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Oncol Nurs Forum. 2004 Sep 17;31(5):989-96. Print 2004 Sep.

Professional and patient perspectives on nutritional needs of patients with cancer.

Author information

1
Division of Cancer Control and Population Sciences at the National Cancer Institute in Bethesda, MD, USA. hartmulv@mail.nih.gov

Abstract

PURPOSE/OBJECTIVES:

To identify and compare perceptions of RNs, registered dietitians (RDs), and patients regarding the best format and key nutrition information components that should be provided to patients during cancer treatment.

DESIGN:

Cross-sectional study using an opinion-based questionnaire.

SETTING:

Outpatient cancer centers.

SAMPLE:

506 RNs and 367 RDs, as well as 653 patients undergoing cancer treatment.

METHODS:

Two similar self-administered questionnaires were developed, one for patients and one for healthcare professionals. Face and content validity were assessed by a panel of experts. Data were analyzed using descriptive statistics, chi-square statistic, and a Spearman Correlation Coefficient to compare responses.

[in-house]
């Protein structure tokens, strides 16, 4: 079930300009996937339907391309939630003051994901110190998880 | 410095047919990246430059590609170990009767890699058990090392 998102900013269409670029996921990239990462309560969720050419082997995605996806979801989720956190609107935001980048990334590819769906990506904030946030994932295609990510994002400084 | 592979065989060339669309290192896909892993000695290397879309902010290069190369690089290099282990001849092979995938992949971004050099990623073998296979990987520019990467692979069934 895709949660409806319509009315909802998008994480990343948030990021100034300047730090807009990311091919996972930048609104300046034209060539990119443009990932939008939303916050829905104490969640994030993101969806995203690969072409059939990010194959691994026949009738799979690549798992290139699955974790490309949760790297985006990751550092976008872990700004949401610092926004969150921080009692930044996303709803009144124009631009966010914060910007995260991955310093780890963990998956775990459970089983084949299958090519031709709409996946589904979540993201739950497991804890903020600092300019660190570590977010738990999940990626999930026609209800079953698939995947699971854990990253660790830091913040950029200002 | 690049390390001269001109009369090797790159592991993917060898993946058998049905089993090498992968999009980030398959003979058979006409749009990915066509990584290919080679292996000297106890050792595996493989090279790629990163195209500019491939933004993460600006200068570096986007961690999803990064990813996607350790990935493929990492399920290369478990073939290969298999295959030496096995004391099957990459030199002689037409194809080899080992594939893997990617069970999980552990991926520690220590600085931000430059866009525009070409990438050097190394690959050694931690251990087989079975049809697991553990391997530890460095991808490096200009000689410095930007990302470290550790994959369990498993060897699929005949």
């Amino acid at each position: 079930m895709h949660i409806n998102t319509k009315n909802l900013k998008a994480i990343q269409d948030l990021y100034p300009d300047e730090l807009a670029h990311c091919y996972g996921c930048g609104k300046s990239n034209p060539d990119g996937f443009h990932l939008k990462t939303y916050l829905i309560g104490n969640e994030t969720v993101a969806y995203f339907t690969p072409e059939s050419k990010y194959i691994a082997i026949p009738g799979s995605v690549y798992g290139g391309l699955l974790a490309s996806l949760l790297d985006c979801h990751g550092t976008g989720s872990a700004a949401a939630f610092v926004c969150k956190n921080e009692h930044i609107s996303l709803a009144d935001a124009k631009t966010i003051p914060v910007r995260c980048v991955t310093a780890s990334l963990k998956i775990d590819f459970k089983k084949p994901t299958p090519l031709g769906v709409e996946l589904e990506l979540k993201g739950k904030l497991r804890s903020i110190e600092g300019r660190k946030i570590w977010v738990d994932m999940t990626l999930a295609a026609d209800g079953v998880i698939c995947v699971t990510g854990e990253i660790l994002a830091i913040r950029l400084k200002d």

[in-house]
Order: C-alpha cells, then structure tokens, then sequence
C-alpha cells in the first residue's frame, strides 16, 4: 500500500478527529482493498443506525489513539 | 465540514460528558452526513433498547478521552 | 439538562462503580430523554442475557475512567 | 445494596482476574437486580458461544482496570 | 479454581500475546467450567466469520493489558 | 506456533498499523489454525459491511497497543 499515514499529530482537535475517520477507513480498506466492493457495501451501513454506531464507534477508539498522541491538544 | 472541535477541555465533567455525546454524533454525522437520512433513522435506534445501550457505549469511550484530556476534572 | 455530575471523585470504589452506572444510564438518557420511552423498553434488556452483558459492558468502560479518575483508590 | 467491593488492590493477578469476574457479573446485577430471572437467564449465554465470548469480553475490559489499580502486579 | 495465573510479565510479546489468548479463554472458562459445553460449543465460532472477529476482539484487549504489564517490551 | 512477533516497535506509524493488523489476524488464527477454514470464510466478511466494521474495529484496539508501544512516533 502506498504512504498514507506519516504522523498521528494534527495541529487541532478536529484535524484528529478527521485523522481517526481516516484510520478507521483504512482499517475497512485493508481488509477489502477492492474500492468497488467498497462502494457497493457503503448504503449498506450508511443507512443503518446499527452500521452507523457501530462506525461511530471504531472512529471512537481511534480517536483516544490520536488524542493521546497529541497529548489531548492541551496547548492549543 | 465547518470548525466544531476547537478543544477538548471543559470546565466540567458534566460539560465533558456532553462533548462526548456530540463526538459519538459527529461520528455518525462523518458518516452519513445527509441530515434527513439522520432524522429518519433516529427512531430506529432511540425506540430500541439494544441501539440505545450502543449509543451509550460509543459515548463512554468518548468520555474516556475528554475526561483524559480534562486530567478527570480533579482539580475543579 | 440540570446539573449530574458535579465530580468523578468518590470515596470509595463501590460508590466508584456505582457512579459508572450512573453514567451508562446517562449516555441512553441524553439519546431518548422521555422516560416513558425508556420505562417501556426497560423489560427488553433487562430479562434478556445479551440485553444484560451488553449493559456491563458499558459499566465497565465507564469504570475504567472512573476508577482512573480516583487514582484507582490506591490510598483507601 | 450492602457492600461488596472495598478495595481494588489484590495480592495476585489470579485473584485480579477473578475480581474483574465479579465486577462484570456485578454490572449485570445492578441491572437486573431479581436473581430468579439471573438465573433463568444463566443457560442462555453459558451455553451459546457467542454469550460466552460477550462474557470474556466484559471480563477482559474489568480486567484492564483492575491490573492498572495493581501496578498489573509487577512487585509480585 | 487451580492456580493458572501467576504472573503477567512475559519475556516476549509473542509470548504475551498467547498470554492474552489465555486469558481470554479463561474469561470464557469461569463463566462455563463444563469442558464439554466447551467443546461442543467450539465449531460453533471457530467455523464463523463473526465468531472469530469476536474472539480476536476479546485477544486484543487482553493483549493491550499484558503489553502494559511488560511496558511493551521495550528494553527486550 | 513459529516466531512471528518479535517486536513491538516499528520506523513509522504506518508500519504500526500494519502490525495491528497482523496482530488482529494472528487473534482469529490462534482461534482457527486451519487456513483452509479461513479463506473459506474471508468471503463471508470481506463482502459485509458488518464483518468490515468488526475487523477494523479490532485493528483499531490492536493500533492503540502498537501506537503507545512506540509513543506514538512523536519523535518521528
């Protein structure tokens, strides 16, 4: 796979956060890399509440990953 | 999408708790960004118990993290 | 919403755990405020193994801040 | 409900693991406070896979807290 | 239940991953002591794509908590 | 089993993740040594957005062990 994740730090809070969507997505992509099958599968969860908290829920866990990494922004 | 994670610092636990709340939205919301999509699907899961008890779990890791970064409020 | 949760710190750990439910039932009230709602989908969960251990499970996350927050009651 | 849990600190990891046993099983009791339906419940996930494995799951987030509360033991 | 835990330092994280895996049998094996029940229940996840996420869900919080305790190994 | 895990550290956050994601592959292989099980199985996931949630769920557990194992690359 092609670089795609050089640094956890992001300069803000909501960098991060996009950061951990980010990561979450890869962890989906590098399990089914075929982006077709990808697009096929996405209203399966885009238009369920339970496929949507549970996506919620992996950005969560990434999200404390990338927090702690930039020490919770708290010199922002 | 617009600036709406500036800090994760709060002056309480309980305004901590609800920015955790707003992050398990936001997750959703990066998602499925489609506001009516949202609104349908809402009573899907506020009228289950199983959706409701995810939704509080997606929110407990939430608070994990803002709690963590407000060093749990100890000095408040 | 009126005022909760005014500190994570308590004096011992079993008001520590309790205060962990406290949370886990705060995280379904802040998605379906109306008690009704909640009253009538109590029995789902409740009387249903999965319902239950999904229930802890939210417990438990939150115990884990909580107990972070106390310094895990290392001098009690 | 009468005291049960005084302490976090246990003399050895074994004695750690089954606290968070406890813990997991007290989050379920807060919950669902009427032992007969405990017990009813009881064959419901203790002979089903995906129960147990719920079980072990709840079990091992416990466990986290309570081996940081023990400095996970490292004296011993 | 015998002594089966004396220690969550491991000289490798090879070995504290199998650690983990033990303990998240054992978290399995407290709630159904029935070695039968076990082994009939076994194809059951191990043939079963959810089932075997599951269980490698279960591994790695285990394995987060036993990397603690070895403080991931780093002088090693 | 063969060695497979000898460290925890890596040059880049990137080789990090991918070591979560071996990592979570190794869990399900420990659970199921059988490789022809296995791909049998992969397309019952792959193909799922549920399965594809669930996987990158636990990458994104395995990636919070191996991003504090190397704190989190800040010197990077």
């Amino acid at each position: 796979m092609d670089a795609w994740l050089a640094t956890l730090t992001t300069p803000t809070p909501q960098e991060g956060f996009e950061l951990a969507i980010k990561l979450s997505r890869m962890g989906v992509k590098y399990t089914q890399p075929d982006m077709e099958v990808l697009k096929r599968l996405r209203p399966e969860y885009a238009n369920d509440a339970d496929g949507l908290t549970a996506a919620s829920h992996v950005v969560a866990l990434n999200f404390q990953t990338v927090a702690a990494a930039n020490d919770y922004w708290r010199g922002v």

MAIN RESEARCH VARIABLES:

Patient nutrition concerns as well as format and content of printed educational materials.

FINDINGS:

Significant differences existed among groups regarding the most common nutrition concerns, the perception of importance of information frequently provided to patients with cancer, and rank order of importance for eight items typically provided to patients. The dietary information format preferred by all groups was an all-inclusive booklet; RNs (75%) were more likely than RDs (43%) or patients (50%) to prefer this format. Data also revealed that almost half of the patients (47%) received no dietary counseling, including 18% who experienced significant weight loss.

CONCLUSIONS:

RNs and RDs who provide nutrition education to patients with cancer should consider the need to develop and use a variety of printed materials to meet individual needs. Because major concerns of patients and healthcare professionals were related to patients ability to consume adequate amounts of food, this should be the primary focus of any nutrition education materials.

IMPLICATIONS FOR NURSING:

These findings provide information that can be applied to the development of informational materials and counseling practices.

PMID:
15378100
DOI:
10.1188/04.ONF.989-996
[Indexed for MEDLINE]
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